Demand part one
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Demand part one Demand part one Presentation Transcript

  • DEMAND
  • DEMANDThe success of a business largely depends onsales. Sales depend on market demandbehavior. Market demand analysis is a coretopic in managerial economics, for it seeks tosearch out and measures the determinants ofdemand, thus, forces governing sales of aproduct.
  • Market Demand analysis serves the following managerial purposes :• It is an important technique for sales forecasting with a sound base and greater accuracy.• It provides a guideline for demand manipulation through advertising and sales promotion programmes.• It shows direction to product planning and product improvement
  • CONTD.• It is useful in determining the sales quotas and appraisal of performance of the personnel in Sales Department.• It is an anchor for the pricing policy.• It indicates the size of the market for given product and the market share of the concerned firm.• It thus, reflects the scope of business expansion and competitive position of the firm in market trend.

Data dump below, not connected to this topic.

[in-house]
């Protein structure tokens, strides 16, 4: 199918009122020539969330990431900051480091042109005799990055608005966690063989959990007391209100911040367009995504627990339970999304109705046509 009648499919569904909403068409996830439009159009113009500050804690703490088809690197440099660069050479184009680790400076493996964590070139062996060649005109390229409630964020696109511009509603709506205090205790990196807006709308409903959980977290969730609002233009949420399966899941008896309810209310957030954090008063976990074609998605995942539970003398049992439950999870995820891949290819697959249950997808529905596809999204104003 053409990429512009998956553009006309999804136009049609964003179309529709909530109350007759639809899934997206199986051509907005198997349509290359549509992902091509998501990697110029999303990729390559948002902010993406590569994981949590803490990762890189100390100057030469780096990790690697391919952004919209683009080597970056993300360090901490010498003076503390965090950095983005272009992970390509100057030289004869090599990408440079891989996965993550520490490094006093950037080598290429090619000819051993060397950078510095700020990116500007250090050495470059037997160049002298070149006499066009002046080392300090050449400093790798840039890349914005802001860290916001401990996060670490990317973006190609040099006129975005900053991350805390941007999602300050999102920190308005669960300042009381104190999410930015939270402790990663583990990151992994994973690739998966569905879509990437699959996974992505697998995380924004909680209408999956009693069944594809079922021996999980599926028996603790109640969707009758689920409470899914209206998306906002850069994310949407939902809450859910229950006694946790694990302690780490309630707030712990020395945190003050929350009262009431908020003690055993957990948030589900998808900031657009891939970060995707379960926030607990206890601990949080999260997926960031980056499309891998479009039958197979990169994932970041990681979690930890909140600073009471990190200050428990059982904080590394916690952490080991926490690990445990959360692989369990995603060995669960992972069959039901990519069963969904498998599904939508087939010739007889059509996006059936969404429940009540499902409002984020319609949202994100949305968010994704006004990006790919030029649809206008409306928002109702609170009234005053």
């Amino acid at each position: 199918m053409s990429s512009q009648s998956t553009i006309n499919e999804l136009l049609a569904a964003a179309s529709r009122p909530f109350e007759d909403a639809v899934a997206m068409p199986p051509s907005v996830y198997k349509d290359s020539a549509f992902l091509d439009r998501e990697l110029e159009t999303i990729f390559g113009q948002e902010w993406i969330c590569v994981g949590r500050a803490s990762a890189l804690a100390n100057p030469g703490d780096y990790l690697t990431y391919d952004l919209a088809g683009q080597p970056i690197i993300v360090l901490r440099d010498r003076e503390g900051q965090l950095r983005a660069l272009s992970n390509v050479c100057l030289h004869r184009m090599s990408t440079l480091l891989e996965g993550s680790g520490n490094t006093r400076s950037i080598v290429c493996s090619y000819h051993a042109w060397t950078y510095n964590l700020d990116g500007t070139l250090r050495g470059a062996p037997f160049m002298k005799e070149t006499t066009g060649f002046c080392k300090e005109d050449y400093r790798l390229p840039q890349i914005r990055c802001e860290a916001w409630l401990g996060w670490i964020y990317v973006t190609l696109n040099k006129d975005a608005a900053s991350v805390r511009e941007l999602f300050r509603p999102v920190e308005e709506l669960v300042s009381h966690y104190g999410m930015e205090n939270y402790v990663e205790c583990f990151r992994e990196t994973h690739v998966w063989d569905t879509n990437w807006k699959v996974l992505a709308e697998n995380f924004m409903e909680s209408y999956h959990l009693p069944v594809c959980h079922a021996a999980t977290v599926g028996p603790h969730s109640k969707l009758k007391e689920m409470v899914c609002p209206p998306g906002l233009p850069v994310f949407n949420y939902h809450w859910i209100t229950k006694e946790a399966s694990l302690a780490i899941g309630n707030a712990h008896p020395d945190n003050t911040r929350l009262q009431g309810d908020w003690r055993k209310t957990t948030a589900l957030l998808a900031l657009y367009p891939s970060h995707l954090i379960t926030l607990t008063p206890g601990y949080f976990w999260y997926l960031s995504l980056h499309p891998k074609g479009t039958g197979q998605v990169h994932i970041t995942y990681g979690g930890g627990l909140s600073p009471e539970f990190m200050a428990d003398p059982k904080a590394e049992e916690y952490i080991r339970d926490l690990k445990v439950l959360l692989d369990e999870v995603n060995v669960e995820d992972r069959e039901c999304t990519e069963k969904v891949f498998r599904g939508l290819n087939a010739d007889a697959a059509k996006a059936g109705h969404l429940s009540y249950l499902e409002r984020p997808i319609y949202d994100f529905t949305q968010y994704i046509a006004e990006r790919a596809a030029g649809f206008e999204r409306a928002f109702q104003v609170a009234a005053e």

• MEANING OF DEMANDThe economics meaning of demand refers theeffective demand, i.e., the amount the buyersare willing to purchase at a given price andover a given period of time.From managerial economics point of view,thus, the concept of demand may be lookedupon as follows :
  • 1. Demand is the Desire or Want Backed up by Money. Demand means effective desire or want for a commodity, which is backed up by the ability (i.e., money or purchasing power) and willingness to pay for it.
  • 2. Demand is Always Related to Price and Time. Demand is not an absolute term. It is a relative concept. Demand for a commodity should always have a reference to price and time. For instance, and economist would say that the demand for grapes by a household, at a price of Rs.40 per kg, is 10 kilograms per week.
  • 3. Demand may be Viewed Ex-Ante or Ex-Post. Demand for a commodity may be viewed as ex-ante, i.e., intended demand or ex-post, i.e., what is already purchased. The former denotes potential demand, while the latter refers to the actual amount purchased.